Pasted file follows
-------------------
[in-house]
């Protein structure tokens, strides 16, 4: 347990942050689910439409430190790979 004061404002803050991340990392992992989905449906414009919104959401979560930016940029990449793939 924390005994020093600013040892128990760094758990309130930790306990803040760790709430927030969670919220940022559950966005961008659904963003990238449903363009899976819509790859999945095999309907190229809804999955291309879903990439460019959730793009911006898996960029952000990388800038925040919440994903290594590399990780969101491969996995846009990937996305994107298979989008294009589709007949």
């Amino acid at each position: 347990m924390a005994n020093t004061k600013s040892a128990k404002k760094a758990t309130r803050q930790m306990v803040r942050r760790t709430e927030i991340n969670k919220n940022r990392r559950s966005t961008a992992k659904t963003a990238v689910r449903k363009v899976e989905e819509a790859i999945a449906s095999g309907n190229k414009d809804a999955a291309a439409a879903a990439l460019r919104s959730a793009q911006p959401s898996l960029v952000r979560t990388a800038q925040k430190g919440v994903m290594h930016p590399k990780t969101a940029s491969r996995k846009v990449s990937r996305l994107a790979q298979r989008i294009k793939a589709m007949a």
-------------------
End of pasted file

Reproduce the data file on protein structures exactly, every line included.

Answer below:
[in-house]
């Protein structure tokens, strides 16, 4: 347990942050689910439409430190790979 004061404002803050991340990392992992989905449906414009919104959401979560930016940029990449793939 924390005994020093600013040892128990760094758990309130930790306990803040760790709430927030969670919220940022559950966005961008659904963003990238449903363009899976819509790859999945095999309907190229809804999955291309879903990439460019959730793009911006898996960029952000990388800038925040919440994903290594590399990780969101491969996995846009990937996305994107298979989008294009589709007949």
């Amino acid at each position: 347990m924390a005994n020093t004061k600013s040892a128990k404002k760094a758990t309130r803050q930790m306990v803040r942050r760790t709430e927030i991340n969670k919220n940022r990392r559950s966005t961008a992992k659904t963003a990238v689910r449903k363009v899976e989905e819509a790859i999945a449906s095999g309907n190229k414009d809804a999955a291309a439409a879903a990439l460019r919104s959730a793009q911006p959401s898996l960029v952000r979560t990388a800038q925040k430190g919440v994903m290594h930016p590399k990780t969101a940029s491969r996995k846009v990449s990937r996305l994107a790979q298979r989008i294009k793939a589709m007949a």